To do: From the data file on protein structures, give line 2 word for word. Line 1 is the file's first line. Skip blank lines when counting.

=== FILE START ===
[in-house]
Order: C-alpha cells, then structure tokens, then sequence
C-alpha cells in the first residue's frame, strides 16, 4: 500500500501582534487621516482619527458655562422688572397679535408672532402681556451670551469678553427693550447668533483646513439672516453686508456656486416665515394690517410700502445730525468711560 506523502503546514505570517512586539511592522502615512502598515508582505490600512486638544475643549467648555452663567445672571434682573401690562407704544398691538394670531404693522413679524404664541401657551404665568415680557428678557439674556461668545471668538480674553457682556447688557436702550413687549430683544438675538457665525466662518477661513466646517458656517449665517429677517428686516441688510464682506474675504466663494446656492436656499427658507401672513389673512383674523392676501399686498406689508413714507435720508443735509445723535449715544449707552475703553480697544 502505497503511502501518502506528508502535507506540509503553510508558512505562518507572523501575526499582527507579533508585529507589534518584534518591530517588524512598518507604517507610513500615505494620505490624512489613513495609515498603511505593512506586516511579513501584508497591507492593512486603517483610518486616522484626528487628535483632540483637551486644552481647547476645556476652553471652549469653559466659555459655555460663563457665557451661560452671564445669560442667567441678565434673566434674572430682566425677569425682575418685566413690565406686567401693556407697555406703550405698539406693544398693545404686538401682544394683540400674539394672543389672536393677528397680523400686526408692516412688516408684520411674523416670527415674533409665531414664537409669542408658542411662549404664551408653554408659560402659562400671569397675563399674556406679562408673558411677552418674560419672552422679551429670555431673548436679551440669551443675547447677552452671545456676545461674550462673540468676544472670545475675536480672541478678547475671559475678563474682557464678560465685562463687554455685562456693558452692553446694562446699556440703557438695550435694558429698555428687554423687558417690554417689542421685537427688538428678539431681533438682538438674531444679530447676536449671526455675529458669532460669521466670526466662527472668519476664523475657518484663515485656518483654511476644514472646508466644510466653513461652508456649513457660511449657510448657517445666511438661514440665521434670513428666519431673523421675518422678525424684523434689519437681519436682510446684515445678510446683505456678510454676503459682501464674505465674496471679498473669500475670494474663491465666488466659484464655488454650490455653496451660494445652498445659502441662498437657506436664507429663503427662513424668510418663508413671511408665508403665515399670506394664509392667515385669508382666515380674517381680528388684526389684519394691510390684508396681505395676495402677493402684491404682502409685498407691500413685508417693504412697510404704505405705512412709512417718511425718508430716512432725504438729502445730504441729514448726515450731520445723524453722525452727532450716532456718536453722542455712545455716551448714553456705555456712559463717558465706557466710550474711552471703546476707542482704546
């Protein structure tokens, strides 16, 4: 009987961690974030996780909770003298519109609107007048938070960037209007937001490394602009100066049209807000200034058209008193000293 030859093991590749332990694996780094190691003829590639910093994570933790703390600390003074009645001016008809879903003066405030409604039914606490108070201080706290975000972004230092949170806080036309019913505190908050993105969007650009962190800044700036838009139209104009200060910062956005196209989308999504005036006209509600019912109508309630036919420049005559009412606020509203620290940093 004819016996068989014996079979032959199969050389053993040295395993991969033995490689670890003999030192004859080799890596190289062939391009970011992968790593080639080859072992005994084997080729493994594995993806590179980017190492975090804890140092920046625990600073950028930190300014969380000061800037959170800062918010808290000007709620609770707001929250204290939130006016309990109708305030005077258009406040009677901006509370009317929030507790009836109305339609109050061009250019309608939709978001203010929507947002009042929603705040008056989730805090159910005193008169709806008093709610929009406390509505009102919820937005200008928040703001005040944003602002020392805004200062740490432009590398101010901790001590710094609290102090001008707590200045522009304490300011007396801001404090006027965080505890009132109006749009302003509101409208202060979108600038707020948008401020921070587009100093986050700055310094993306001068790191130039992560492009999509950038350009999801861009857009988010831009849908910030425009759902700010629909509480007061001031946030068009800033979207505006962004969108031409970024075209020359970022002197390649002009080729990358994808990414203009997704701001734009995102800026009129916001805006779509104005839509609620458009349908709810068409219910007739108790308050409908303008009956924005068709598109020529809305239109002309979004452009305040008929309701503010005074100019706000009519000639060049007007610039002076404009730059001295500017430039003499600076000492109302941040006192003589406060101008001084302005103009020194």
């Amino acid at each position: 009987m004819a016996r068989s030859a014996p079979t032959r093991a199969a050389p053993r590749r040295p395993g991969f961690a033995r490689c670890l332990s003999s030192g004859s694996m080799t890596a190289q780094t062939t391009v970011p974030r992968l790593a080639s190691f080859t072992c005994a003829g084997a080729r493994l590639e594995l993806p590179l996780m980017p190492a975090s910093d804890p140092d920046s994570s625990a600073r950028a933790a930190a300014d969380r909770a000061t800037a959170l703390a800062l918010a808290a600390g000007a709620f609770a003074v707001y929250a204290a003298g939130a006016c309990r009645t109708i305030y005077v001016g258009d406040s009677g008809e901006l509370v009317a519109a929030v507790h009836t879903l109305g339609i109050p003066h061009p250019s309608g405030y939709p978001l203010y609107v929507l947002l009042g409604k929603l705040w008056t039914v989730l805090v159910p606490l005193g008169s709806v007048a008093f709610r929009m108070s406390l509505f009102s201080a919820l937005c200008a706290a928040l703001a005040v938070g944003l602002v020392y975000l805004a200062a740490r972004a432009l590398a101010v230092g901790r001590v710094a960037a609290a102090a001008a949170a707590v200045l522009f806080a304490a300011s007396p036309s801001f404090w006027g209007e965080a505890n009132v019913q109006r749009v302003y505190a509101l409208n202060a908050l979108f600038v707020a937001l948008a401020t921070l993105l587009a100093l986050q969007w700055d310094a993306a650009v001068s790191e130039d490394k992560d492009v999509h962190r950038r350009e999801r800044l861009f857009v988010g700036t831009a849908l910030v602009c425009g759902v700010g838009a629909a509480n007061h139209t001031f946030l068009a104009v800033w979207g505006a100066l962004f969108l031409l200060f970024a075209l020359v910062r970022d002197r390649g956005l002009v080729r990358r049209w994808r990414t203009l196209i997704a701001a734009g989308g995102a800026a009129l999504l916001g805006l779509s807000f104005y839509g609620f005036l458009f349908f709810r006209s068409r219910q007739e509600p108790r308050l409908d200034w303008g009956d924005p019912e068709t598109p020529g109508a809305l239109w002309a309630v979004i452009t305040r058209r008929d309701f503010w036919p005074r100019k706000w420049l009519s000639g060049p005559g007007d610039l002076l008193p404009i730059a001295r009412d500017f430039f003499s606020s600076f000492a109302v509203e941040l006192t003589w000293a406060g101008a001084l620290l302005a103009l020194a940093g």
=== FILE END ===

Order: C-alpha cells, then structure tokens, then sequence